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Sussex County Cricket Club

Sussex County Cricket Club

It might only be March but the domestic cricket season gets underway next month, so what better time to celebrate our own county club, Sussex as the club’s players and spectators alike get ready? 

Founded in 1839, the Hove-based club is the oldest in England of the 18 first-class county clubs and was founded as a successor to various county cricket teams in and around Sussex including the Old Brighton Cricket Club which had served as a representative of the county of Sussex since the 1720s.

Sussex County Cricket Club was classified as an official first-class team in 1895 by the Marylebone Cricket Club – the famed long-time custodians of the game at home and abroad, but it would be a long-time until the club would win its first County Championship feat, in fact, it would be 108 years.

Sussex though alongside neighbouring Kent is believed to be the birthplace of the game of cricket – it is thought that the sport was invented on the Weald in Anglo-Saxon or Norman times with the first mention of cricket being played in Sussex being in 1611 noted in ecclesiastical court records.


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Sussex County Cricket Club Records

Most first-class runs:
1) John Langridge 34,150
2) Kenneth Suttle 29,375
3) Jim Parks 29,138

Most first-class wickets:
1) Maurice Tate 2,211
2) George Cox 1,810
3) Albert Relf 1,594


The notes were made in relation to an incident which was just not cricket – two parishioners of Sidlesham failed to attend church on Easter Sunday because they were playing cricket – they were on a sticky wicket and went on to be fined 12d each and made to do penance for missing the service.

Cricket went on to become established in Sussex during the 17th century, with village matches in the county taking place well-before the English Civil War. In 1697, one of the earliest ‘great matches’ took place in Sussex with 50 guineas apiece as two teams of 11 squared off against one another.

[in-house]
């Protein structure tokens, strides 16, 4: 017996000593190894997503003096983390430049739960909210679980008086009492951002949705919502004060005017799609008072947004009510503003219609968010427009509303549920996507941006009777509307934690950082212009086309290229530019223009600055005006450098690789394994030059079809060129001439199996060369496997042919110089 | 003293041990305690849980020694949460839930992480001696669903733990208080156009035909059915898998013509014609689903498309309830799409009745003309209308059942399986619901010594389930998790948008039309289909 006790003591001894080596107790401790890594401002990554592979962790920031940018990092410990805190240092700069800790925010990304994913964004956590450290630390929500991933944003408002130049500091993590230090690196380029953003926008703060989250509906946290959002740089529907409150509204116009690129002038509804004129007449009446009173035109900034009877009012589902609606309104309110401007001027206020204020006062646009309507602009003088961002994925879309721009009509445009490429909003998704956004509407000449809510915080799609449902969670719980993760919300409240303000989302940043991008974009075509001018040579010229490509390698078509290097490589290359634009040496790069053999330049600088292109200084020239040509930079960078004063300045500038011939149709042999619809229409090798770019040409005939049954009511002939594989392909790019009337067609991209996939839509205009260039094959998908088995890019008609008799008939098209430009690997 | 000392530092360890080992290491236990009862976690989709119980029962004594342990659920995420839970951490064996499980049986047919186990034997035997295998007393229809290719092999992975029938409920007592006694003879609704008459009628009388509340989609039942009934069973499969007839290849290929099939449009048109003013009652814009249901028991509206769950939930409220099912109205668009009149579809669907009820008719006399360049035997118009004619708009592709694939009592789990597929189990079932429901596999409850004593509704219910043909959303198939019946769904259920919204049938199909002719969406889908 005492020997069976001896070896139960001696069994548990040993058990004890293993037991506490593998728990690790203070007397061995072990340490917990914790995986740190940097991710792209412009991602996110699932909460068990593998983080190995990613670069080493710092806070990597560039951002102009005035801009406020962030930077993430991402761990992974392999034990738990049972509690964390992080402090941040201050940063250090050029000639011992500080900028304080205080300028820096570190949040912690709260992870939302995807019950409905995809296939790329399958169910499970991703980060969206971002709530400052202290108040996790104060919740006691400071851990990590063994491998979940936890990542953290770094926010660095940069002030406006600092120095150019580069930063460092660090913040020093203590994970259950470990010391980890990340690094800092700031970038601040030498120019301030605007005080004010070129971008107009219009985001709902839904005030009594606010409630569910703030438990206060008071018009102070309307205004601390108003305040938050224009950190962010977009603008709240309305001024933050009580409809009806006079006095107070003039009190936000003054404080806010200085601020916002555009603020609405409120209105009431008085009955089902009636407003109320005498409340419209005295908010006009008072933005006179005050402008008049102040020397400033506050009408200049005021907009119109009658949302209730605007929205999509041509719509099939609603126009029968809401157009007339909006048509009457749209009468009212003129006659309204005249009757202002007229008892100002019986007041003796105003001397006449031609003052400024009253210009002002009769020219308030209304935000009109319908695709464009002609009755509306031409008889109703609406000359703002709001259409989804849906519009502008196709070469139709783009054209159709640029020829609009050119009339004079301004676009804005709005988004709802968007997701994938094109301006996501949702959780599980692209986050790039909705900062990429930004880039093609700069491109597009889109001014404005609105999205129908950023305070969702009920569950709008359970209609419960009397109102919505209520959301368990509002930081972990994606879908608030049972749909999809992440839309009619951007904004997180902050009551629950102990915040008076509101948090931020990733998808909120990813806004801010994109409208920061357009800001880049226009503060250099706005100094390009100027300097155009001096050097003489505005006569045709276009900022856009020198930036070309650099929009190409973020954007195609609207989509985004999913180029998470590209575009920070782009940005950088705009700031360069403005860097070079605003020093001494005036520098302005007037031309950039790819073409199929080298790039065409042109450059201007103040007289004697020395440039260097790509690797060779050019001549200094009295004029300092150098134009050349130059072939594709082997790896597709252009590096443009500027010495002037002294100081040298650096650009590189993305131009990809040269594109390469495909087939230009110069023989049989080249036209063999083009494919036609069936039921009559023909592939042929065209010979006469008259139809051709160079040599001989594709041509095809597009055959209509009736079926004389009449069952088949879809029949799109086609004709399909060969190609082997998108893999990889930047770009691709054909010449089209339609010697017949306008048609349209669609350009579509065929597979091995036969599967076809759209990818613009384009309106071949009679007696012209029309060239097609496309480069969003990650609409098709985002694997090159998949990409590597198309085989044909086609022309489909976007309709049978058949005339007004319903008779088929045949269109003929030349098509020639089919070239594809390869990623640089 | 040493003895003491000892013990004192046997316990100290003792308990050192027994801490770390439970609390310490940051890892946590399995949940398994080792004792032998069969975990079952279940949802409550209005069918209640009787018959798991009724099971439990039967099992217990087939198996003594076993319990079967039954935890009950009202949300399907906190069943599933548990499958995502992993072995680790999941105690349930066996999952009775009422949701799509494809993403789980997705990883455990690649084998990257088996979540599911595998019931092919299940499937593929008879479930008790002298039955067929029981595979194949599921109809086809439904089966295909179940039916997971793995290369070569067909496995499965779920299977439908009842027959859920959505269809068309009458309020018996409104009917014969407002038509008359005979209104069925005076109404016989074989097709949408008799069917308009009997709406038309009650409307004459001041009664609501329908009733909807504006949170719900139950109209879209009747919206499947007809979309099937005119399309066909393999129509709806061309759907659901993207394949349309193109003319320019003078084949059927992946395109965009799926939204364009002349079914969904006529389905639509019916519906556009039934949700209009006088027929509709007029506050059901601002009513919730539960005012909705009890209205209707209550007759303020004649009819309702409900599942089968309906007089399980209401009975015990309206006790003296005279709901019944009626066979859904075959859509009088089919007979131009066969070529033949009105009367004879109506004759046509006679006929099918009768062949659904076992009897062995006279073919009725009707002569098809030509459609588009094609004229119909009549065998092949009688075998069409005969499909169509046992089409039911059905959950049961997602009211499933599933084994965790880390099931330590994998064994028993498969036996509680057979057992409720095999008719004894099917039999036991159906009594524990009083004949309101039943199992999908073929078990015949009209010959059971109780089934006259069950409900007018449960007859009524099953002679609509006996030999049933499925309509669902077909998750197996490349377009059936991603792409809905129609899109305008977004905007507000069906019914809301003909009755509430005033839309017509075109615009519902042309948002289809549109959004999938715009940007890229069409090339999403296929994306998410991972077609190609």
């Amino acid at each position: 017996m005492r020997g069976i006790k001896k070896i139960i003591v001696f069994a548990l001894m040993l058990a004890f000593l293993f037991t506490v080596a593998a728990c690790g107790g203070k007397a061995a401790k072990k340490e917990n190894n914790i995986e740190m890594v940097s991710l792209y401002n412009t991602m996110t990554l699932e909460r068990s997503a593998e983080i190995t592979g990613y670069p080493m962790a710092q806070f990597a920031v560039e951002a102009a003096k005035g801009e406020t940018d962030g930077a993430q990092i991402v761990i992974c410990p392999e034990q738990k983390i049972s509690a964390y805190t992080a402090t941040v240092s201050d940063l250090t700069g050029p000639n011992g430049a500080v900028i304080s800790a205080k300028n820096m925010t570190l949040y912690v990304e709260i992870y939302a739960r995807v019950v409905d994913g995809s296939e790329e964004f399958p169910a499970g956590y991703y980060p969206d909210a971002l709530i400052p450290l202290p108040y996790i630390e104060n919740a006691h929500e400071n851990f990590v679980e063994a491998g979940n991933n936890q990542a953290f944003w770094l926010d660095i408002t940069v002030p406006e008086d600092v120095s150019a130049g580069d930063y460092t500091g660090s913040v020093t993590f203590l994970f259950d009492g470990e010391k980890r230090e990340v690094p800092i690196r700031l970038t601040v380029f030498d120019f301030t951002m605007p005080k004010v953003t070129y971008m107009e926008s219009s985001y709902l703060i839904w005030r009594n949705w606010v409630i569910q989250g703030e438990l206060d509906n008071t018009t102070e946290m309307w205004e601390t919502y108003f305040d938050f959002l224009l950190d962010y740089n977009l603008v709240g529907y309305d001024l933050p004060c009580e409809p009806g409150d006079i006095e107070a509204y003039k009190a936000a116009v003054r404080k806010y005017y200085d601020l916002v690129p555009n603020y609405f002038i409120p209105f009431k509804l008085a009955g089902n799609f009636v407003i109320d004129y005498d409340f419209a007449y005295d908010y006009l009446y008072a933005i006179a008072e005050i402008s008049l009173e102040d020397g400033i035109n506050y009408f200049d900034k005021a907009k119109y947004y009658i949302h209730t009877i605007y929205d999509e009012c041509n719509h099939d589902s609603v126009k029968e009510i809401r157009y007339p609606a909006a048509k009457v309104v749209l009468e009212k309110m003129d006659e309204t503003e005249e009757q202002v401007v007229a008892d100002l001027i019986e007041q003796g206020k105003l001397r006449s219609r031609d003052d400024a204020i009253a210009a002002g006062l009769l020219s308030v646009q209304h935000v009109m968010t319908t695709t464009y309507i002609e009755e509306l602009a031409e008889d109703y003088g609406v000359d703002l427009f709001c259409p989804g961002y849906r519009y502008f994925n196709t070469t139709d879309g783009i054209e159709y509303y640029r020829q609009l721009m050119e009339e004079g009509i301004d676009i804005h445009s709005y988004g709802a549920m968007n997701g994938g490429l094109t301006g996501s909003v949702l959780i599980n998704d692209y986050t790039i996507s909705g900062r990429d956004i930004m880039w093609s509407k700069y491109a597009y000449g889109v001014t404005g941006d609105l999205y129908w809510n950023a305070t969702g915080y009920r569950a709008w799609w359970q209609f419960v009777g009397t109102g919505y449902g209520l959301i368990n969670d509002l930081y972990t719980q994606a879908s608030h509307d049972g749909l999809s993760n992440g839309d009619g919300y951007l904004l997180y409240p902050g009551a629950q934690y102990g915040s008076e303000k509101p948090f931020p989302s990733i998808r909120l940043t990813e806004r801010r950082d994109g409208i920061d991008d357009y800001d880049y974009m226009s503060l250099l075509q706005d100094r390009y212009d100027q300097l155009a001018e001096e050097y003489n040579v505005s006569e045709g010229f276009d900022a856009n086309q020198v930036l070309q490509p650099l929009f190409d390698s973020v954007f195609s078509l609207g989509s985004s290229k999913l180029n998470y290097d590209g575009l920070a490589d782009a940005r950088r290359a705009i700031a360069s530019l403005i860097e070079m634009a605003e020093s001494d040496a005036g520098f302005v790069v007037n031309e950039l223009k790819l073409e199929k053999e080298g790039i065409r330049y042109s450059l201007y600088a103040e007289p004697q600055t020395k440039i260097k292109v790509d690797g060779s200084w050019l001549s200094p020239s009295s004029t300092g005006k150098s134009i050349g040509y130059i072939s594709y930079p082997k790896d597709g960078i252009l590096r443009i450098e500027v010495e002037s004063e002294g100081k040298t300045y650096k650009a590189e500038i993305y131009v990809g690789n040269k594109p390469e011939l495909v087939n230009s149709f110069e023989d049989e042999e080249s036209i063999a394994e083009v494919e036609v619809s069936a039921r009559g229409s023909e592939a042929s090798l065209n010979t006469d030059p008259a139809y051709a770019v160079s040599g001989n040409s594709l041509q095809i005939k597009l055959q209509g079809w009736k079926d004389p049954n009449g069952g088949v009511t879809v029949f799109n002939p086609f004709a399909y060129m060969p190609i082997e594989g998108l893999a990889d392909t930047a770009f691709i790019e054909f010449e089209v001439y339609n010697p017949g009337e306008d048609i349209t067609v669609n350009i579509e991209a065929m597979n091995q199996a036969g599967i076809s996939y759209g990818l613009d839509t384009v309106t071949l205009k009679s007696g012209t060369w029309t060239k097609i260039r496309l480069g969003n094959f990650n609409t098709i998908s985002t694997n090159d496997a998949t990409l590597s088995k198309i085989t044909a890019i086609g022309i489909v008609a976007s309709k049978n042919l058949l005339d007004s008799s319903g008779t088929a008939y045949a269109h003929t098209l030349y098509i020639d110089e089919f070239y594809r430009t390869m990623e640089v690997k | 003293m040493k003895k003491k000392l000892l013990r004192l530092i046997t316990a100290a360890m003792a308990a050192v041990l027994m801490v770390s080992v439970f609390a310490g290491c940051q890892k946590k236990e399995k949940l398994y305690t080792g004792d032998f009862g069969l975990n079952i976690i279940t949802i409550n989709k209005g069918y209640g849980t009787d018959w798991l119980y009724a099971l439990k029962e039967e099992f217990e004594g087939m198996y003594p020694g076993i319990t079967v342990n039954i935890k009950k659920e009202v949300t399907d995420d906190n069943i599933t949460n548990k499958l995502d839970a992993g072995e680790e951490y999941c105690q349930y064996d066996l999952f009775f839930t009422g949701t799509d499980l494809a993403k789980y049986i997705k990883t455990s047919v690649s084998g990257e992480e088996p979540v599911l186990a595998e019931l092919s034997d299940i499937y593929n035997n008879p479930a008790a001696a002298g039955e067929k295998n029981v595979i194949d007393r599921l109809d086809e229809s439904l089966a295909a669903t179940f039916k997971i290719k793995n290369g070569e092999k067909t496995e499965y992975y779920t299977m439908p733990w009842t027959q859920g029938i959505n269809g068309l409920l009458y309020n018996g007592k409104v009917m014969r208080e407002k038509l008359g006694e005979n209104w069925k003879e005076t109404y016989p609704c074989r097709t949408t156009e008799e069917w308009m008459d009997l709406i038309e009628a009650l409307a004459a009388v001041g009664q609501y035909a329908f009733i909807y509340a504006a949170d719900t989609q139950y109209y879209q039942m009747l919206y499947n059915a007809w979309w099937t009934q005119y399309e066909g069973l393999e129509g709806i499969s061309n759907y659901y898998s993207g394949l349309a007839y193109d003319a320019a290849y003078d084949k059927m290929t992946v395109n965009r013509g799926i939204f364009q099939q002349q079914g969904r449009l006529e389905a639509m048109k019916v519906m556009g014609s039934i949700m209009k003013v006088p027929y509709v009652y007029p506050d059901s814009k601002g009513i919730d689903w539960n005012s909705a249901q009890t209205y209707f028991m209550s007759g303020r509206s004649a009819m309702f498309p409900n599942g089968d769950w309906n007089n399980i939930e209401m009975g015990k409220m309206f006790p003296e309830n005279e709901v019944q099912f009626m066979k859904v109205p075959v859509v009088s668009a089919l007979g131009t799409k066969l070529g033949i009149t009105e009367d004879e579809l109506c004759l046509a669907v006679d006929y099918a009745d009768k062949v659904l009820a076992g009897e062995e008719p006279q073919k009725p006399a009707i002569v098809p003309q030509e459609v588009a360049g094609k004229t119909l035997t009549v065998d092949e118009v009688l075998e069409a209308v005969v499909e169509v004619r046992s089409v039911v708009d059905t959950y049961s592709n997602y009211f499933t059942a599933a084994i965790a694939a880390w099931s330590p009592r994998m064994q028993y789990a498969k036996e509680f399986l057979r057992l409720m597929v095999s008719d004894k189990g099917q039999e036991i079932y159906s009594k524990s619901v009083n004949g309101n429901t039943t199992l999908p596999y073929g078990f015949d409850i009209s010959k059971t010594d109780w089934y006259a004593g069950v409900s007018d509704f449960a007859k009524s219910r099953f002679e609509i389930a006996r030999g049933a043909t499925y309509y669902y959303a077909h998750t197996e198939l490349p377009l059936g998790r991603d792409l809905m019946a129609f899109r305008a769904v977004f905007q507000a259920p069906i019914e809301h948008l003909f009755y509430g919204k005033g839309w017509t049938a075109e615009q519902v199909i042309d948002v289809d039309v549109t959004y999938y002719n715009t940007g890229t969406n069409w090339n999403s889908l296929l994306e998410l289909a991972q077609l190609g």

The first county match played at their current home of Eaton Road in Hove took place on June 6, 1872 against Gloucestershire. In total, Sussex have played at 17 grounds, four of which have been in Brighton and Hove as well as matches in Arundel, Eastbourne, Hastings and Horsham.

Securing the ultimate accolade, the County Championship was reached in 2003, a feat repeated in 2006 and 2007. In 2006, Sussex achieved the remarkable and impressive award
of winning the double – as well as lifting the County Championship title the club also won the C & G Trophy.

2003 marked the beginning of what supporters call the golden decade seeing prolonged success, by the end of the 2000s a total of 10 trophies in 10 years had been won – three County Championship wins, three National League wins, five limited overs cup wins and one Twenty20 cup win.

The 2017 season gets underway on April 14 with Sussex taking on Kent in the County Championship.

By Jacob White

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